New Evangelization Takes to the Streets in Paris

Interview With Organizer of Innovative Urban Missions

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PARIS, NOV. 21, 2004 ( Hundreds of thousands of Parisians participated in the 2nd International Congress for the New Evangelization, a series of missions to bring the message of Christ to major European cities.

The first ICNE mission was held in Vienna in 2003, and the next mission will take place in Lisbon in 2005.

«Paris — All Saints 2004,» held Oct. 23-Nov. 1, continued the effort begun in Vienna to evangelize city dwellers with nearly 500 planned celebrations, festive gatherings, talks, exhibitions and concerts.

Notre Dame Cathedral and 150 churches of the French capital were open for meetings, debates on the meaning of life and happiness, concerts, celebrations, and times of silence and prayer.

According to the organizers — the Archdiocese of Paris and new movements and communities — vigils took place every day of the week and were attended by more than 100,000 people. More than 50,000 met Friday to venerate the relics of St. Thérèse of Lisieux.

Christian pop-rock concerts attracted 80,000 youths; conferences and debates attracted 15,000 people; and plays and shows on the lives of saints attracted more than 7,000.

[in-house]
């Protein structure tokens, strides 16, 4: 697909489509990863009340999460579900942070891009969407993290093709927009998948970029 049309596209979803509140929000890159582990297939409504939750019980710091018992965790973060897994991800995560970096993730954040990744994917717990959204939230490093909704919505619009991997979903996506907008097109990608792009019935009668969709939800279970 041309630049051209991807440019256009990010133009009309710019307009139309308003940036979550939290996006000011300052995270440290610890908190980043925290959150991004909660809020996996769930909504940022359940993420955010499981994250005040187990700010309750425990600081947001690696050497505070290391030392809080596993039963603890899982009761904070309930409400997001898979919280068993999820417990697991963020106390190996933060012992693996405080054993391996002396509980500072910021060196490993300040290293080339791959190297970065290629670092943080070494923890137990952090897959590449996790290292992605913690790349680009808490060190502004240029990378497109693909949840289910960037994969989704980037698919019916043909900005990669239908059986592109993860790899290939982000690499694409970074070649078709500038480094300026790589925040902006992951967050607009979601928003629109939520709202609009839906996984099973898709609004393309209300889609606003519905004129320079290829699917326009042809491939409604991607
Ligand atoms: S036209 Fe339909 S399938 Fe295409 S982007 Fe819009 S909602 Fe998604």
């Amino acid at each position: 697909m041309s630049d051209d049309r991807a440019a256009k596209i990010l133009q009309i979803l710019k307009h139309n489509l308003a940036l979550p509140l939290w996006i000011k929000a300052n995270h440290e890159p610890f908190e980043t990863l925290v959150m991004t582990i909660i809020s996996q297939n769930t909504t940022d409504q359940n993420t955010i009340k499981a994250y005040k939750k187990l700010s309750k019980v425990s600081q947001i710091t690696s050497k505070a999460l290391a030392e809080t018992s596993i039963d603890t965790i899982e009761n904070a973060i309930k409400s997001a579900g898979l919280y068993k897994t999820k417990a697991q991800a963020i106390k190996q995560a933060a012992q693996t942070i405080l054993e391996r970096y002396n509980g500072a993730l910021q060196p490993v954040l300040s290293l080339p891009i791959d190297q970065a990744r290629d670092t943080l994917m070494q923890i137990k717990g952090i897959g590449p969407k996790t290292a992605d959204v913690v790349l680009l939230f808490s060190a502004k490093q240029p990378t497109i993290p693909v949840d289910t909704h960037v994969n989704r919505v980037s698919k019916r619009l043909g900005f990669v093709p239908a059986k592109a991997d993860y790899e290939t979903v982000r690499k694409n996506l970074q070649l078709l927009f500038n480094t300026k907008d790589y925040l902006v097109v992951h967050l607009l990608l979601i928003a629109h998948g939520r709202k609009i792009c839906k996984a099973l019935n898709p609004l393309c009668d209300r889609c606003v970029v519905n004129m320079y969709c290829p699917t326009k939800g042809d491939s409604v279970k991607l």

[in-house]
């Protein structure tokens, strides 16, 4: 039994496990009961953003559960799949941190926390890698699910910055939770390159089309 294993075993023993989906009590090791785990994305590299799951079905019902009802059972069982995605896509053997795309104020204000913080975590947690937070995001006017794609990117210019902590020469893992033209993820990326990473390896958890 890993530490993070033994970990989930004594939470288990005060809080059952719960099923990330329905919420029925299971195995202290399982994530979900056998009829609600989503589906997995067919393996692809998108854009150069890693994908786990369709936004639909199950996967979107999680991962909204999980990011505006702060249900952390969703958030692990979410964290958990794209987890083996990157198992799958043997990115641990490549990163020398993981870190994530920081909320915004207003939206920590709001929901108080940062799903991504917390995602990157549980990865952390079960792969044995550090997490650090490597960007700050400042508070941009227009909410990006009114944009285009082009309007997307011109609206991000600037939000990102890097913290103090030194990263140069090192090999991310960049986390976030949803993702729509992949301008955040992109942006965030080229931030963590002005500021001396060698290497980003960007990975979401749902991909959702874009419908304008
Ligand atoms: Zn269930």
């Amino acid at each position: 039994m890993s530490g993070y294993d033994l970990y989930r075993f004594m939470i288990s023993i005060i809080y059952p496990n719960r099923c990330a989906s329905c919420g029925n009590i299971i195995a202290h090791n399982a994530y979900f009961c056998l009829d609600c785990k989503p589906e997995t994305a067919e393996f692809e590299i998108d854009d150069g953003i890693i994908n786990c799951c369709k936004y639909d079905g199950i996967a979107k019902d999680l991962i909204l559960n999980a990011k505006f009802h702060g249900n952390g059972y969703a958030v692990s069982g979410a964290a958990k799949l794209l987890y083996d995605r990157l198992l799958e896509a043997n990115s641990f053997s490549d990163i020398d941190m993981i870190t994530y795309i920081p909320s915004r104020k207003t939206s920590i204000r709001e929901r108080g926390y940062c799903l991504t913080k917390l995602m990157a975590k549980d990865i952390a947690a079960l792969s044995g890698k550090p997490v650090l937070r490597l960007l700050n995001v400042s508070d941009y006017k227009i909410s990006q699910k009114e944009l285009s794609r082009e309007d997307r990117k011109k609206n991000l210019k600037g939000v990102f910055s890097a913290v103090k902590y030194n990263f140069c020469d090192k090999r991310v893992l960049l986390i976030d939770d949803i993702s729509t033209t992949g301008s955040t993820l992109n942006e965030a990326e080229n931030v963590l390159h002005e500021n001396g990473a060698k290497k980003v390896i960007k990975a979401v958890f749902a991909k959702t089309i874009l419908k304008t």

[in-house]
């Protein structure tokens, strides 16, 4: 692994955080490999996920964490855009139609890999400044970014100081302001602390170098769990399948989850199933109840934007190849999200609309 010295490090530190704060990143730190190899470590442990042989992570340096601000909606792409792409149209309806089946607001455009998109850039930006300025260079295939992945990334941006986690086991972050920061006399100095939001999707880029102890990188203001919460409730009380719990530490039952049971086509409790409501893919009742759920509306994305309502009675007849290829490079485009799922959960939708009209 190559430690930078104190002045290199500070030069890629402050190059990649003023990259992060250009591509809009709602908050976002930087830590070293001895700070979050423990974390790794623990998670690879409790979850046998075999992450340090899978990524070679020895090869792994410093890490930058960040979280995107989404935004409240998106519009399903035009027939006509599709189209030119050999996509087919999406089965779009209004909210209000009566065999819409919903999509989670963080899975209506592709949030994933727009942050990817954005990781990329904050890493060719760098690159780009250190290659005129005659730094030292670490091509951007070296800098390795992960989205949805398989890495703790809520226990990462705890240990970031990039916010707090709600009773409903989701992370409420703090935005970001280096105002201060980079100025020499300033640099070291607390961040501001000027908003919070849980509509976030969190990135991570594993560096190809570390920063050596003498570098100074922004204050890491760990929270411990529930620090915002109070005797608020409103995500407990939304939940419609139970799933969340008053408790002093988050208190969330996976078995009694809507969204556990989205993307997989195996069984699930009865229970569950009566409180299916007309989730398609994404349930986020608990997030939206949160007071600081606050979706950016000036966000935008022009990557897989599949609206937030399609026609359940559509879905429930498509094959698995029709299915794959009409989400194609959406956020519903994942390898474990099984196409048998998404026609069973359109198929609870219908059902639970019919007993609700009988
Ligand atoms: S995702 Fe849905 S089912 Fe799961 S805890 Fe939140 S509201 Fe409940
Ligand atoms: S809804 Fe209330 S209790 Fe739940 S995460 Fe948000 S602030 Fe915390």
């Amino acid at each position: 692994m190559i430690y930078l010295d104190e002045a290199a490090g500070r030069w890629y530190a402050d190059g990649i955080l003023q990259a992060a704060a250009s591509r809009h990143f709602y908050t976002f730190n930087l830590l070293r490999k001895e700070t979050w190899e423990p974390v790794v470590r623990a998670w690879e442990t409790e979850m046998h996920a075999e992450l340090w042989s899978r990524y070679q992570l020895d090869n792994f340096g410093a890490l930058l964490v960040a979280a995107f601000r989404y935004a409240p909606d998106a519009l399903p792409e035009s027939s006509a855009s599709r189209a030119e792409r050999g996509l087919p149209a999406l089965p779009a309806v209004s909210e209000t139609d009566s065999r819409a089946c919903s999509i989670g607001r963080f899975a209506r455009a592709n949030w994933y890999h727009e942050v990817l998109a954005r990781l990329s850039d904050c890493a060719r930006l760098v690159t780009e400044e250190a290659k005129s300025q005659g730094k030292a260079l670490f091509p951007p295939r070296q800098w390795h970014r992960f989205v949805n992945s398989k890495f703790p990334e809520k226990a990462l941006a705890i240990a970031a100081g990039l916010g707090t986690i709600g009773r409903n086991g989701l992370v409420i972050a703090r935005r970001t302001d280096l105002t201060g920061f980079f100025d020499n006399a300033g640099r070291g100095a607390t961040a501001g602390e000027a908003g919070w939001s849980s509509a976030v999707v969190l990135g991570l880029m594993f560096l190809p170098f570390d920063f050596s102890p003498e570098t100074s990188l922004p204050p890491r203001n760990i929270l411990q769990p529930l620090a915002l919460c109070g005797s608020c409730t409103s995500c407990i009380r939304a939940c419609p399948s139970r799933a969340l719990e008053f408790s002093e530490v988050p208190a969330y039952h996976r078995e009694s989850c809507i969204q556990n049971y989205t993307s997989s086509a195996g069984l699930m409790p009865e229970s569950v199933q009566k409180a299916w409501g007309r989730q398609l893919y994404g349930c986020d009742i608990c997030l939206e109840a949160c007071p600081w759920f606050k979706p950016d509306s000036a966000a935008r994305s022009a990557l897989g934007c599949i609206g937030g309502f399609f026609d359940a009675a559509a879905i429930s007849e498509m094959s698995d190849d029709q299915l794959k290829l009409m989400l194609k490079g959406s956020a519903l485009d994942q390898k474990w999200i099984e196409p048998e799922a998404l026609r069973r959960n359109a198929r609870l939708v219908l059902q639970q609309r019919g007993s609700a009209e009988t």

Nearly 300,000 prayer intentions were entered into a «Book of Life» that was available in every church. An estimated 10,000 volunteers worked to carry out the mission.

ZENIT interviewed Jean-Luc Moens, ICNE secretary-general and member of the Emmanuel Community, to evaluate the progress of the first two missions.

Q: From your point of view, what was the most interesting or positive aspect of the mission?

Moens: I would like to emphasize two points.

The first is the tremendous commitment of the Parisian parishes to the mission. Thousands of people, involved in the daily parish life of the Church, mobilized to promote a multiplicity of missionary activities: reception in churches and courtyards, house-by-house evangelization, artistic exhibitions, services to the poorest. The list is impressive and not limited to the duration of the congress. The mission continues beyond it.

In second place is the congress itself, which focused on the principles of evangelization. It is an important aspect. It is necessary that Christians at the grass-roots level to understand what evangelization is, and why Christ and the Church call us to evangelize.

This understanding is one of the keys to their commitment in the mission. At bottom, the fundamental key is love: love of Christ that impels us to proclaim the Good News out of love for our brothers.

In this connection, the Paris congress made its contribution to reflection and offered a wealth of experience with the publication of all the talks given during the week in a book entitled «You Will Be My Witnesses.»

Q: Can you single out some concrete fruits of this week of evangelization?